P&G probably does need to do market research surveys and questionnaires. They probably need focus groups, competitive intelligence, and a SWOT analysis. A mix of qualitative and quantitative research and complex data analysis is probably valuable.
But do you need those things?
Here’s a quick breakdown of some of the common audience research techniques that you might run into in the process of understanding your audience.
Demographics is the study of populations. The word “demographics” comes from Greek roots (demos means people, grapho implies measurement). In other words, demographics is the process of using statistics to study the composition or change in a group of people.
Demographics gets complicated quickly. When you talk about the statistical study of populations, you start needing to think about stuff like
- How to accurately sample large populations
- Population size
- Population dynamics
- Sampling bias
- Direct vs. indirect methods of collecting data
When you’re using demographics to build audience profiles, it’s also important to consider that the demographic that uses the product isn’t necessarily the same as the one that buys the product.
Sometimes spouses buy things for each other, or for their children. Department heads buy things for their businesses, but do so on the recommendation of their managers.
The picture gets complicated quickly.
For your marketing, it’s not that demographics don’t matter at all. There’s probably a difference between talking to a parent in their 40s and a single person in their 20s.
Where you may run into problems is that demographics don’t tell you how your audience feels.
Having a lot of information can trick you into focusing on the wrong information
Know your demographics—using them in your marketing materials is a fast way to filter out your best customers. If you say “I help women in their 40s lose weight,” women over 40 will be interested and everyone else will leave you alone (which is exactly what you want).
What’s crucial is that you don’t stop at demographics. You need more information to create great marketing messages.
Psychographics is a qualitative market research field that’s used to research the psychology of an audience or target market.
Psychographics are a major step forward from demographics, because psychographics tell you a lot more about the kinds of things your audience cares about.
For our Marketing Mary example, demographic information tells you that she:
- Is in her mid-thirties
- Makes $77,000 per year
- Manages a small team
- Reports to the head of marketing
Psychographic information might tell you that she:
- Struggles to manage her workload while also managing a team
- Is interested in social media marketing
- Wants a promotion but isn’t sure how to negotiate salary
- Is very into building model trains
This kind of information tells you a bit more about what you do to market things to Marketing Mary. Maybe you can reach her on social media, or on model train forums. Or position your product as a way for managers to get their own work done.
Psychographic information is useful in that it tells you broadly what your message can be. Psychographics tend to focus on “AIO variables” which stands for:
AIOs help you understand more about your audience—but they still don’t quite give you the information you need to actually create your marketing message.
Once again, psychographic data is useful on a large scale. A huge company like Procter & Gamble can use psychographics to position their “portfolio of brands” at different target markets.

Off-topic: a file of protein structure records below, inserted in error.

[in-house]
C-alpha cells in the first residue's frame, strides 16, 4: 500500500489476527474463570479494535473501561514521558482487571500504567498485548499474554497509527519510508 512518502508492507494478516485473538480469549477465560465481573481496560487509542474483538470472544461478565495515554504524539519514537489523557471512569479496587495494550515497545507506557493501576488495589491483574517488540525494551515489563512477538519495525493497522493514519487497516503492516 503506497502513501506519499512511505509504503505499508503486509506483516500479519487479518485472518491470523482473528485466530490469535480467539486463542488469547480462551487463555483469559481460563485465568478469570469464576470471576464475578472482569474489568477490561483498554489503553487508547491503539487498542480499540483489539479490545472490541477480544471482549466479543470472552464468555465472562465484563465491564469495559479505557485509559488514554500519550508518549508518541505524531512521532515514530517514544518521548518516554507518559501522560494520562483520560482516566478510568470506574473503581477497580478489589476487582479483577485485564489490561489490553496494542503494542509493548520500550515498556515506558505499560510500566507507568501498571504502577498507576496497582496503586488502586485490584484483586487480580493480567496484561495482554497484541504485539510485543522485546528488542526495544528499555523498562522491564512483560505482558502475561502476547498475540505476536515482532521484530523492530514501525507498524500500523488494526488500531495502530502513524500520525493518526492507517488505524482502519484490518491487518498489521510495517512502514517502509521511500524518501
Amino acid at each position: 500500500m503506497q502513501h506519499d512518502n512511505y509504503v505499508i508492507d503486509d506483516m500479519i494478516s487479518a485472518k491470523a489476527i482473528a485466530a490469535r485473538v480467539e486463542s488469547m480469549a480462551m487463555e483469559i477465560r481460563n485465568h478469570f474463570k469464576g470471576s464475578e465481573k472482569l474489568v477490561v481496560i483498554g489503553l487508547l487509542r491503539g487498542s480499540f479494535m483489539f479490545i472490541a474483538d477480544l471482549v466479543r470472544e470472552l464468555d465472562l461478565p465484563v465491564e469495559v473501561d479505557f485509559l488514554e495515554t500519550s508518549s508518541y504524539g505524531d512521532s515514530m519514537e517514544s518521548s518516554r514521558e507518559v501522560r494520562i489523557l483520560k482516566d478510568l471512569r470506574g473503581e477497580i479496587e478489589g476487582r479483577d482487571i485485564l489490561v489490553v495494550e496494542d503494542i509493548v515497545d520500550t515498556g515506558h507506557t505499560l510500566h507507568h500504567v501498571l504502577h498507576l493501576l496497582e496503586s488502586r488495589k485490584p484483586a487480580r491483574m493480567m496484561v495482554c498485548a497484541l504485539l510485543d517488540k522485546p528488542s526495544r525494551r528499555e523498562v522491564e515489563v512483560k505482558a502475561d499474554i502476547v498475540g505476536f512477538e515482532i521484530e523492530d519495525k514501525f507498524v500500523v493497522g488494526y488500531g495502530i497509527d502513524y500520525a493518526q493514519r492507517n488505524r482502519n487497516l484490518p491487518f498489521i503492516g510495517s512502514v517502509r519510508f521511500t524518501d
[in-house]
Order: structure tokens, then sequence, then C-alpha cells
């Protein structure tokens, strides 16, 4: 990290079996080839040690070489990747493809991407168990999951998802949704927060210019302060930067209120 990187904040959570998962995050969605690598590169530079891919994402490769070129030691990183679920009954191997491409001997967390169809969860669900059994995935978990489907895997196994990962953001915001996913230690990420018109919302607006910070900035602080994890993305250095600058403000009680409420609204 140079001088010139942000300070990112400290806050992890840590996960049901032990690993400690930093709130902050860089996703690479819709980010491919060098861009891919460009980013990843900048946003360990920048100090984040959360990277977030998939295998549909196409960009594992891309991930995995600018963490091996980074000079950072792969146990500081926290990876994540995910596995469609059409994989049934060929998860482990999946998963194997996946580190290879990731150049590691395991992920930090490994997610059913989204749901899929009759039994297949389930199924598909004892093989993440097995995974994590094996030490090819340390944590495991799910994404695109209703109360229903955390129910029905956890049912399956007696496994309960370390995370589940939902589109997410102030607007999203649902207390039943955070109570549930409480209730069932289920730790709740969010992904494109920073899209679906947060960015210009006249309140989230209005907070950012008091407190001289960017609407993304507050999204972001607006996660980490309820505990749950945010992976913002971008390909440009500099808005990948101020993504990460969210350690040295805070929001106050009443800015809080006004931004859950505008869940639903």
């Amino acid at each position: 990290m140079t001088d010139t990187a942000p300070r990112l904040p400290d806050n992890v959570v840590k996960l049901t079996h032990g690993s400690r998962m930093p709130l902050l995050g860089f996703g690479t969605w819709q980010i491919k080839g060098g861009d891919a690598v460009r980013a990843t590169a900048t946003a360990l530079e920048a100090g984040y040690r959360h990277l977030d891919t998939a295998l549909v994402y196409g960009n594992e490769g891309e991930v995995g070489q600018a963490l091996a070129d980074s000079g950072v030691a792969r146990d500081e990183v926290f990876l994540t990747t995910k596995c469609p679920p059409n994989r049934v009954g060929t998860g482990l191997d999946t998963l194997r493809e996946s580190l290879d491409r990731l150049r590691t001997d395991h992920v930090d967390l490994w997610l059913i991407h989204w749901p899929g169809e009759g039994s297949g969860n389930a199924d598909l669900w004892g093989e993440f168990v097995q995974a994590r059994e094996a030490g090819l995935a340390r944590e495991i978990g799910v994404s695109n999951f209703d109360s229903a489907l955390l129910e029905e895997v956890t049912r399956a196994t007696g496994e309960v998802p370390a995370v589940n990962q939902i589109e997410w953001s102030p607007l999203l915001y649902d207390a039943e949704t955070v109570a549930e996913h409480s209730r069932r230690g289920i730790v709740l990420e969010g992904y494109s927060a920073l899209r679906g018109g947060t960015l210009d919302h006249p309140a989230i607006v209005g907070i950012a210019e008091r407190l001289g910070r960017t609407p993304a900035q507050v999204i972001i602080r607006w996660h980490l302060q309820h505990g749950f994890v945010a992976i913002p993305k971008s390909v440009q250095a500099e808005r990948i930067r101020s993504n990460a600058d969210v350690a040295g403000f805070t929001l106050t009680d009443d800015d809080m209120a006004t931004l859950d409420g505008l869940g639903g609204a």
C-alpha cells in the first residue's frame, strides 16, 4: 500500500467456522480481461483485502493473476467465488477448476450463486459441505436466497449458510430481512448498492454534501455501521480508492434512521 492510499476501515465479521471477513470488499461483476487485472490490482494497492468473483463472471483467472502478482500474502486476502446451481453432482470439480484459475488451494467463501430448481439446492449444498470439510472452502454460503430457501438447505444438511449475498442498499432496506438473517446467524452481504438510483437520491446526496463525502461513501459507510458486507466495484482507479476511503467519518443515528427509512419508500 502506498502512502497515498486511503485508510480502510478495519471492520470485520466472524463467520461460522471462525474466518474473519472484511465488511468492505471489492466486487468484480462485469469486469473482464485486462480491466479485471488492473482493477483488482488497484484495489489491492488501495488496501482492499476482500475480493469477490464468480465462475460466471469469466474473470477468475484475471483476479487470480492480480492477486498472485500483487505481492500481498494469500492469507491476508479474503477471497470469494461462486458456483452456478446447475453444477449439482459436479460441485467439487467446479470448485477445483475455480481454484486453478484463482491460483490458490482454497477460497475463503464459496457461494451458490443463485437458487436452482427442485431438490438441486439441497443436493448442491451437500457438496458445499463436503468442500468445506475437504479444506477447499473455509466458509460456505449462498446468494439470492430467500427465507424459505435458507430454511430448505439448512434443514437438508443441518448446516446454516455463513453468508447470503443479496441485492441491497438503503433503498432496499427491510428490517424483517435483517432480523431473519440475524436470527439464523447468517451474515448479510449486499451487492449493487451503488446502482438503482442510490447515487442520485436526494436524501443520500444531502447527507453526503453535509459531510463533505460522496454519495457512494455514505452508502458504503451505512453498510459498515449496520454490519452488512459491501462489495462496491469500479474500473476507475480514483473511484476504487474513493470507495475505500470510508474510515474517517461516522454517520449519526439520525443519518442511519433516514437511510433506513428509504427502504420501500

To actually create your specific messages, though, you’ll want more detailed info. In a few moments, we’ll talk about research that tells you exactly what to say.
There’s a huge marketing trend in the last few years. “Data-driven” marketers are everywhere.
As free platforms like Google Analytics have made it easier and easier to access data about what people are doing on your website, marketers have been eager to use data to prove the results of their work.
John Wanamaker, one of the early marketers, once said “Half the money I spend on advertising is wasted; the trouble is I don’t know which half.”
In a lot of cases, analytics solve this problem. When you run Facebook Ads or PPC ads, you can see exactly how much money you make for each dollar you spend.
It’s relatively easy to know the ROI of channels like Facebook Ads
Analytics are extremely useful for marketers—and they can help you send your messages to the right people at the right time.
Some ways to use analytics include…
- Seeing which product pages and landing pages people visit on your site, then sending those people messages that offer them those products (this can be done automatically)
- Tracking engagement with different types of content, so that you can focus your efforts on the material that gets you more customers
- Retargeting people who get halfway through your funnel, to push them to the next step
By seeing where people go on your website, you can make some important inferences about what will turn them from leads into potential customers. And then into customers.
That’s valuable information.
…but then what?
Analytics are valuable and useful. So are demographics. And so are psychographics.
But none of those research methods tell you exactly what to say to people.
When someone lands on a product page and you send them an automatic email, you know what to offer them (the product). What specifically should you say in that email?
You know that someone needs to be able to manage their team more effectively. What marketing message can you create that will make them believe your product is the answer?
Here’s where we get deep into “knowing your audience.”
The results of knowing your target audience
Check out this homepage from Clockspot, a company that sells employee timesheet software.
I don’t even need to track time and I want this
Combining demographic and psychographic information could tell you that small business owners s